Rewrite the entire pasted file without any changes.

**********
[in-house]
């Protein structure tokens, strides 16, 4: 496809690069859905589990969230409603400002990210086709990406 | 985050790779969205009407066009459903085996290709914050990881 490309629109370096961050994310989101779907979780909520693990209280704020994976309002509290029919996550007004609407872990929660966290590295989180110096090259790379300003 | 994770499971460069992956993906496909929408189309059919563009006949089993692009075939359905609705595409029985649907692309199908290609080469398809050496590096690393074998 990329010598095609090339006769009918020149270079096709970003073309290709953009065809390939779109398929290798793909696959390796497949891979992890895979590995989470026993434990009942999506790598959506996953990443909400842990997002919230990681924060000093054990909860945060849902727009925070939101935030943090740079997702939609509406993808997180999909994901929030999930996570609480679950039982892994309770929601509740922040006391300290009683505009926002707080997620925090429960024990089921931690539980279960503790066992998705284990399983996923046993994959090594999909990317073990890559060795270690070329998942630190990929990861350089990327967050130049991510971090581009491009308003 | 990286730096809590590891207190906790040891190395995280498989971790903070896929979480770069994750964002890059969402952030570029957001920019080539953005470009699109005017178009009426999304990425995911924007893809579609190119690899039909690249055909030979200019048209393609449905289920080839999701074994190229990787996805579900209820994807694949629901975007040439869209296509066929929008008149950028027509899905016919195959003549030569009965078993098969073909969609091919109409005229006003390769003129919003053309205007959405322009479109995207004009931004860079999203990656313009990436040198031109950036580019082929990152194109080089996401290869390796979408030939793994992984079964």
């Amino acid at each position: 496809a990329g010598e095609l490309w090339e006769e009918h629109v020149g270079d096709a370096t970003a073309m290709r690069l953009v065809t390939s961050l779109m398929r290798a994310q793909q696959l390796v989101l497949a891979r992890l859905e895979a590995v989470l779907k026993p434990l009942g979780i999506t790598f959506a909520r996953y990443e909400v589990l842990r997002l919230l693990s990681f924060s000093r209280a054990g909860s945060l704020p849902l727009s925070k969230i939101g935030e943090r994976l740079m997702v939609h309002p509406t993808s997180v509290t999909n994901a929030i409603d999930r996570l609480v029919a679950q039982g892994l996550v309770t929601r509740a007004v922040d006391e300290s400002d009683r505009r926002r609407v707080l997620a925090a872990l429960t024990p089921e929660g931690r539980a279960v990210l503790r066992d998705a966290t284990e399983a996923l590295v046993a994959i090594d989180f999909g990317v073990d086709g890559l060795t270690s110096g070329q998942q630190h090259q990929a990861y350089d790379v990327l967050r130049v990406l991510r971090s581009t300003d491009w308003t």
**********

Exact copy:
[in-house]
């Protein structure tokens, strides 16, 4: 496809690069859905589990969230409603400002990210086709990406 | 985050790779969205009407066009459903085996290709914050990881 490309629109370096961050994310989101779907979780909520693990209280704020994976309002509290029919996550007004609407872990929660966290590295989180110096090259790379300003 | 994770499971460069992956993906496909929408189309059919563009006949089993692009075939359905609705595409029985649907692309199908290609080469398809050496590096690393074998 990329010598095609090339006769009918020149270079096709970003073309290709953009065809390939779109398929290798793909696959390796497949891979992890895979590995989470026993434990009942999506790598959506996953990443909400842990997002919230990681924060000093054990909860945060849902727009925070939101935030943090740079997702939609509406993808997180999909994901929030999930996570609480679950039982892994309770929601509740922040006391300290009683505009926002707080997620925090429960024990089921931690539980279960503790066992998705284990399983996923046993994959090594999909990317073990890559060795270690070329998942630190990929990861350089990327967050130049991510971090581009491009308003 | 990286730096809590590891207190906790040891190395995280498989971790903070896929979480770069994750964002890059969402952030570029957001920019080539953005470009699109005017178009009426999304990425995911924007893809579609190119690899039909690249055909030979200019048209393609449905289920080839999701074994190229990787996805579900209820994807694949629901975007040439869209296509066929929008008149950028027509899905016919195959003549030569009965078993098969073909969609091919109409005229006003390769003129919003053309205007959405322009479109995207004009931004860079999203990656313009990436040198031109950036580019082929990152194109080089996401290869390796979408030939793994992984079964």
């Amino acid at each position: 496809a990329g010598e095609l490309w090339e006769e009918h629109v020149g270079d096709a370096t970003a073309m290709r690069l953009v065809t390939s961050l779109m398929r290798a994310q793909q696959l390796v989101l497949a891979r992890l859905e895979a590995v989470l779907k026993p434990l009942g979780i999506t790598f959506a909520r996953y990443e909400v589990l842990r997002l919230l693990s990681f924060s000093r209280a054990g909860s945060l704020p849902l727009s925070k969230i939101g935030e943090r994976l740079m997702v939609h309002p509406t993808s997180v509290t999909n994901a929030i409603d999930r996570l609480v029919a679950q039982g892994l996550v309770t929601r509740a007004v922040d006391e300290s400002d009683r505009r926002r609407v707080l997620a925090a872990l429960t024990p089921e929660g931690r539980a279960v990210l503790r066992d998705a966290t284990e399983a996923l590295v046993a994959i090594d989180f999909g990317v073990d086709g890559l060795t270690s110096g070329q998942q630190h090259q990929a990861y350089d790379v990327l967050r130049v990406l991510r971090s581009t300003d491009w308003t």